Survival analysis was performed on a quartile normalized cDNA microarray data from 203 breast patient's tumor samples based on Illumina HumanHT-12v4 Expression platform. The samples were treatment naïve (11). The study was approved by the regional committees for medical and health research of Western Norway (REK-Vest; approval number 273/96-82.96).
Female breast cancer patient specimens, used for ceramidase assays, were obtained at the Department of Surgery (Haukeland University Hospital, Bergen, Norway) under written informed consent, and anonymized. The tumor and normal tissue samples were matched (N = 7 pairs), meaning that the tumor and normal sample were collected from the same patient during mastectomy (12). The matched normal tissue was collected from a region of the breast with a clear physical separation from the malignant lesion.
Animal experiments were approved by the Norwegian Animal Research Authority and conducted according to the European Convention for the Protection of Vertebrates Used for Scientific Purposes, Norway. The Animal Care and Use Programs at University of Bergen are accredited by the Association for Assessment and Accreditation of Laboratory Animal Care International. The laboratory animal facility at University of Bergen was used for the housing and care of all mice.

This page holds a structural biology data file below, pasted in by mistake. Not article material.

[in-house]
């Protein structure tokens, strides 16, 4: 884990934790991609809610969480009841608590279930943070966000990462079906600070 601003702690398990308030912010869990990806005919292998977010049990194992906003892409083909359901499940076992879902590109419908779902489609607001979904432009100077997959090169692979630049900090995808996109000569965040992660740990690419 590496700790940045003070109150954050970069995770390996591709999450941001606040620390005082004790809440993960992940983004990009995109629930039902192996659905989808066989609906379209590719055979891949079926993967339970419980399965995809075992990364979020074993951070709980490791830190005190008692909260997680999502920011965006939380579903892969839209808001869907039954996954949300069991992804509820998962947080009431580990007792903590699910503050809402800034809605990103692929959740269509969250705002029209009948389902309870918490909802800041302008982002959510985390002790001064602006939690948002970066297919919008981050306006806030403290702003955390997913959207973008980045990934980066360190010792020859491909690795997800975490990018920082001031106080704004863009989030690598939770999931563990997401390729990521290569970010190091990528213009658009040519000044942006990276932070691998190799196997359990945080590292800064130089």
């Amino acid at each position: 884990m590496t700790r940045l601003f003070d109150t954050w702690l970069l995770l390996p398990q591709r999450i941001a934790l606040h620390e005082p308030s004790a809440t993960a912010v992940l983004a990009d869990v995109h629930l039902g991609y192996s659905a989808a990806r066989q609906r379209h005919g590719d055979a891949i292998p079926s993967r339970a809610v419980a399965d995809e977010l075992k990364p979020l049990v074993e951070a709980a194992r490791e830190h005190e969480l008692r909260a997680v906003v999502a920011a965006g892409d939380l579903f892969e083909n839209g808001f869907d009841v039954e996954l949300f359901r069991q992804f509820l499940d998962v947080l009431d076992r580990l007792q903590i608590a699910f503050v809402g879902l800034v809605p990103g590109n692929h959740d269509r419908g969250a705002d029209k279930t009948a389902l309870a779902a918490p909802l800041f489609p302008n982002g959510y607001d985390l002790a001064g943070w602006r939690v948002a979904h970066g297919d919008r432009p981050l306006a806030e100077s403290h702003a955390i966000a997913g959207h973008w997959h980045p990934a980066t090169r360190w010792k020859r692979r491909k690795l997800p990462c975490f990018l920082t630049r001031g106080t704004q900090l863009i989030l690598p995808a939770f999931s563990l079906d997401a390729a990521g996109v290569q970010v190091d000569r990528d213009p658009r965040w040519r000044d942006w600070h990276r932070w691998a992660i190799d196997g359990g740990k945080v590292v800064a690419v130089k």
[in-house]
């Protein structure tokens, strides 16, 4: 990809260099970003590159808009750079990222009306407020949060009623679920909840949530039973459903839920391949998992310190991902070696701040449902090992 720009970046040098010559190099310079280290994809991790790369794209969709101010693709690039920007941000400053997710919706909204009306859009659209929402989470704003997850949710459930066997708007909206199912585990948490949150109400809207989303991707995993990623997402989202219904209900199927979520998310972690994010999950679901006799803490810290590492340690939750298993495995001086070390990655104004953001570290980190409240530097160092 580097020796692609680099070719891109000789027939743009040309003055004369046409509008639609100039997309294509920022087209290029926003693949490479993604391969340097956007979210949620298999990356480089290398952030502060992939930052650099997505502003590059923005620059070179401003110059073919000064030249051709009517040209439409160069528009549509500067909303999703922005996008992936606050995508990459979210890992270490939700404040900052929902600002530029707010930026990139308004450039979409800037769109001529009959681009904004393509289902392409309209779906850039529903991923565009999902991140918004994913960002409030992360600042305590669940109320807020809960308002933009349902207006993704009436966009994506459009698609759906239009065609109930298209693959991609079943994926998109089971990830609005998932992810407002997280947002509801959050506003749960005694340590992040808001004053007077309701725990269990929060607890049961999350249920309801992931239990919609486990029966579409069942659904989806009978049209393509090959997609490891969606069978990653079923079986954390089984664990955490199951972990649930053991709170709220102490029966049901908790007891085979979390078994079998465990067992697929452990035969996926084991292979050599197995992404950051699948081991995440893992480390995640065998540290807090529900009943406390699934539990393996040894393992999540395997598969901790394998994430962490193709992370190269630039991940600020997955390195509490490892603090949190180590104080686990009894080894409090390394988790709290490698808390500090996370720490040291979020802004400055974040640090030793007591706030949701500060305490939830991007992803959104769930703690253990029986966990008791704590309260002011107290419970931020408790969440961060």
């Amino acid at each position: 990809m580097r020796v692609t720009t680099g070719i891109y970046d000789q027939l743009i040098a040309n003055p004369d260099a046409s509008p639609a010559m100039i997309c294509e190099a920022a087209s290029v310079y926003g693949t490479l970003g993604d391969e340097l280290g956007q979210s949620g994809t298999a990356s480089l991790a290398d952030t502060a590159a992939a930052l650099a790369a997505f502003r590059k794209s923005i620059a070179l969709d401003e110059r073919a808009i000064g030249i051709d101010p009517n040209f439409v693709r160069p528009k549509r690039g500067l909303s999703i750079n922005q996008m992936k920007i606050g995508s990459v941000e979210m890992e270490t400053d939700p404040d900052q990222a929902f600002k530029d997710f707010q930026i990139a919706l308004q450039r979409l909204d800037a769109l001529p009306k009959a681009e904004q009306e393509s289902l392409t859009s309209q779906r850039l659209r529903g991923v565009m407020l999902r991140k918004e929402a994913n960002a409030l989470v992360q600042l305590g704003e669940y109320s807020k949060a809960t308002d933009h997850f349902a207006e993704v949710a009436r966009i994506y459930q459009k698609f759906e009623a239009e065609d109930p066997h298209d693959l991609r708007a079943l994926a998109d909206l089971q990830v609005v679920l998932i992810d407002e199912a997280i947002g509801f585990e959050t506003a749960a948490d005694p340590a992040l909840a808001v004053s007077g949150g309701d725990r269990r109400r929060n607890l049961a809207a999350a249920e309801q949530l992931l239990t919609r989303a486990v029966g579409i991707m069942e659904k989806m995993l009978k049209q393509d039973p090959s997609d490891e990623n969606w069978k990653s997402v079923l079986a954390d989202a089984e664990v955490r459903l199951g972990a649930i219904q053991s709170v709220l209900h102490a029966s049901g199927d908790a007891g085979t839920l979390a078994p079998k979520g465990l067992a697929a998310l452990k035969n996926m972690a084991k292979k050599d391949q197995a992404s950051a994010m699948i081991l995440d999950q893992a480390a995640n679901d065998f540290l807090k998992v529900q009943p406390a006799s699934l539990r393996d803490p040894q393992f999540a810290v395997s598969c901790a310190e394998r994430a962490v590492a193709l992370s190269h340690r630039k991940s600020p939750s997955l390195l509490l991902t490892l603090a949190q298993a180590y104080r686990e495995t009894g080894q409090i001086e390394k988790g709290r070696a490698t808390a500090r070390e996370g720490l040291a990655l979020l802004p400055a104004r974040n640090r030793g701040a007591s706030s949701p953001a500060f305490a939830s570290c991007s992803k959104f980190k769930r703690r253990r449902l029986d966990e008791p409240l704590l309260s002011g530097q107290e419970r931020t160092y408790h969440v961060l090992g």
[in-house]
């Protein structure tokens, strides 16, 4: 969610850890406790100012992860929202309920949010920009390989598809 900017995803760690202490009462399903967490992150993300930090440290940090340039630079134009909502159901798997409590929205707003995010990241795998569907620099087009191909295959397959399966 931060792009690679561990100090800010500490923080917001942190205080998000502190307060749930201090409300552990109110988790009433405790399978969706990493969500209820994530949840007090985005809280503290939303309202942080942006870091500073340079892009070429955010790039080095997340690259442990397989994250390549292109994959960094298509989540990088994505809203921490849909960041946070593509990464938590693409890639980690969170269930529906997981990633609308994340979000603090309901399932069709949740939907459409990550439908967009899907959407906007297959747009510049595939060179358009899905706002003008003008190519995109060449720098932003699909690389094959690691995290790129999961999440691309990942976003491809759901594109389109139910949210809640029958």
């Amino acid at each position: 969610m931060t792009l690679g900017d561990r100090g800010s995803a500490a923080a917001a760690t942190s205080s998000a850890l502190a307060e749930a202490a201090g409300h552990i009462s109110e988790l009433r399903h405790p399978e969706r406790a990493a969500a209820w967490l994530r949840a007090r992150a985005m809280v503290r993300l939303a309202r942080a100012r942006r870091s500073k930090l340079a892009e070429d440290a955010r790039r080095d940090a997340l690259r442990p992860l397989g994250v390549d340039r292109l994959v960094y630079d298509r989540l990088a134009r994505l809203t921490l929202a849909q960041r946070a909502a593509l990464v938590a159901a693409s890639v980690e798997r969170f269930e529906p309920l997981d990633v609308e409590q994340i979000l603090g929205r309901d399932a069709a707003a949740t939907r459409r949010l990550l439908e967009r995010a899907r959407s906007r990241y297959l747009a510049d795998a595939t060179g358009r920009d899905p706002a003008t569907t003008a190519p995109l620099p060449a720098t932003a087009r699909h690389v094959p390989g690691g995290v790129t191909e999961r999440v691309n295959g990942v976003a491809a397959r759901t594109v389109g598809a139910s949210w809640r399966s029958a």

Female NOD-SCID gamma (005557, RRID:IMSR_JAX:005557) and C57BL/6J (000664, RRID: IMSR_JAX:000664) mice were purchased from Jackson laboratories. Mice were kept in IVC-II cages (Sealsafe IVC Blue Line 1284L, Tecniplast). For both strains, 5–6 mice were housed together and maintained under standard housing conditions at 21°C ± 0.5°C, 55% ± 5% humidity, and 12-hour artificial light-dark cycle. Mice were provided with standard rodent chow (Special Diet Services RM1, 801151, Scanbur BK) and water ab libitium.
Syngeneic and xenograft model
PAQR4-depleted cells were orthotopically implanted in the inguinal mammary fat pad of 8 (C57BL/6J) or 6 (NOD-SCID) weeks old female mice. A total of 5 × 104 viable EO771 or 5 × 105 viable MDA-MB-231 cells in PBS were mixed 1:1 by volume with Matrigel (Corning, 356231) and injected in a total volume of 50 μL. At endpoint, the mice were humanely euthanized, and tumors harvested for weight measurements and histology.
Total transcriptomics profiles of paired normal and tumor tissues breast invasive patients with carcinoma were obtained from The Cancer Genome Atlas (v1.5.2 TCGA, n = 111) and Gene Expression Omnibus (GSE70947, n = 147). To identify the differentially expressed genes (DEG, with cut-off adjusted P value 0.01 and log2 tumor/normal fold-change expression ±1.5), a supervised paired sample t test was implemented using limma Bioconductor package in R (13). To investigate the DEGs involved in sphingolipid metabolism, we compiled a gene set containing 203 genes involved in the sphingolipid and ceramide biosynthesis, catabolism, and signaling pathways based on the Molecular Signatures Database (v6.1 MsigDB; ref. 14). As adiponectin receptor 1 and 2 (AdipoR1 and AdipoR2) are known as ceramidases, all 11 genes in the progestin and adipoQ receptor (PAQR) family were included in the gene set.